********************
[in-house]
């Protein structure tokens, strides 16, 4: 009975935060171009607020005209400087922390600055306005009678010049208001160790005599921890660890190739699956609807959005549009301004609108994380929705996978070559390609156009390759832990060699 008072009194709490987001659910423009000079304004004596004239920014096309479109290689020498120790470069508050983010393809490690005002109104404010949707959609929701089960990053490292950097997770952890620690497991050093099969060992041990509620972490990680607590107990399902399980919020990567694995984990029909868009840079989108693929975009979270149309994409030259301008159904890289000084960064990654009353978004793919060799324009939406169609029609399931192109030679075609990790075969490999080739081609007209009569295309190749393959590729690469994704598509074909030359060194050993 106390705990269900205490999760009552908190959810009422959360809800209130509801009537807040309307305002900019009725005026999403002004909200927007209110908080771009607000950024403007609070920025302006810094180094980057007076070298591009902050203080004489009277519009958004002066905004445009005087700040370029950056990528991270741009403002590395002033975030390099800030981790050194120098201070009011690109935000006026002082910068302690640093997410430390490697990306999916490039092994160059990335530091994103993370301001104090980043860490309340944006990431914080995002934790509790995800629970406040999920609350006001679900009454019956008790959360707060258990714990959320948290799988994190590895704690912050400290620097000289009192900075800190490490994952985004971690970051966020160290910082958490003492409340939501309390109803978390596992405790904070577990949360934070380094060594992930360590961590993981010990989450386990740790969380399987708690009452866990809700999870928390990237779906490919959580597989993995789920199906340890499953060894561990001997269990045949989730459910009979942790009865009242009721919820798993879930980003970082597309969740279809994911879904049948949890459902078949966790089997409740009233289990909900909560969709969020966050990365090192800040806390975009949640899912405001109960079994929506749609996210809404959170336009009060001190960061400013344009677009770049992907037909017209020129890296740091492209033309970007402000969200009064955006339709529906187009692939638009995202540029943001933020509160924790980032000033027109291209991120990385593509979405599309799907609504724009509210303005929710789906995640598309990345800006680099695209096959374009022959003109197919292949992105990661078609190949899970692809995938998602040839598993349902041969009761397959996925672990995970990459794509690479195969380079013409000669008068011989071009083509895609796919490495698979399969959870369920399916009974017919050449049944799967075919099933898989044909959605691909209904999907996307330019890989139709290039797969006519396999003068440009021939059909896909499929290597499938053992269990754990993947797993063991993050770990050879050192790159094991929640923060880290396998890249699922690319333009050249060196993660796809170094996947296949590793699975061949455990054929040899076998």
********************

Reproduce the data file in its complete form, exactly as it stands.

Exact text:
[in-house]
């Protein structure tokens, strides 16, 4: 009975935060171009607020005209400087922390600055306005009678010049208001160790005599921890660890190739699956609807959005549009301004609108994380929705996978070559390609156009390759832990060699 008072009194709490987001659910423009000079304004004596004239920014096309479109290689020498120790470069508050983010393809490690005002109104404010949707959609929701089960990053490292950097997770952890620690497991050093099969060992041990509620972490990680607590107990399902399980919020990567694995984990029909868009840079989108693929975009979270149309994409030259301008159904890289000084960064990654009353978004793919060799324009939406169609029609399931192109030679075609990790075969490999080739081609007209009569295309190749393959590729690469994704598509074909030359060194050993 106390705990269900205490999760009552908190959810009422959360809800209130509801009537807040309307305002900019009725005026999403002004909200927007209110908080771009607000950024403007609070920025302006810094180094980057007076070298591009902050203080004489009277519009958004002066905004445009005087700040370029950056990528991270741009403002590395002033975030390099800030981790050194120098201070009011690109935000006026002082910068302690640093997410430390490697990306999916490039092994160059990335530091994103993370301001104090980043860490309340944006990431914080995002934790509790995800629970406040999920609350006001679900009454019956008790959360707060258990714990959320948290799988994190590895704690912050400290620097000289009192900075800190490490994952985004971690970051966020160290910082958490003492409340939501309390109803978390596992405790904070577990949360934070380094060594992930360590961590993981010990989450386990740790969380399987708690009452866990809700999870928390990237779906490919959580597989993995789920199906340890499953060894561990001997269990045949989730459910009979942790009865009242009721919820798993879930980003970082597309969740279809994911879904049948949890459902078949966790089997409740009233289990909900909560969709969020966050990365090192800040806390975009949640899912405001109960079994929506749609996210809404959170336009009060001190960061400013344009677009770049992907037909017209020129890296740091492209033309970007402000969200009064955006339709529906187009692939638009995202540029943001933020509160924790980032000033027109291209991120990385593509979405599309799907609504724009509210303005929710789906995640598309990345800006680099695209096959374009022959003109197919292949992105990661078609190949899970692809995938998602040839598993349902041969009761397959996925672990995970990459794509690479195969380079013409000669008068011989071009083509895609796919490495698979399969959870369920399916009974017919050449049944799967075919099933898989044909959605691909209904999907996307330019890989139709290039797969006519396999003068440009021939059909896909499929290597499938053992269990754990993947797993063991993050770990050879050192790159094991929640923060880290396998890249699922690319333009050249060196993660796809170094996947296949590793699975061949455990054929040899076998």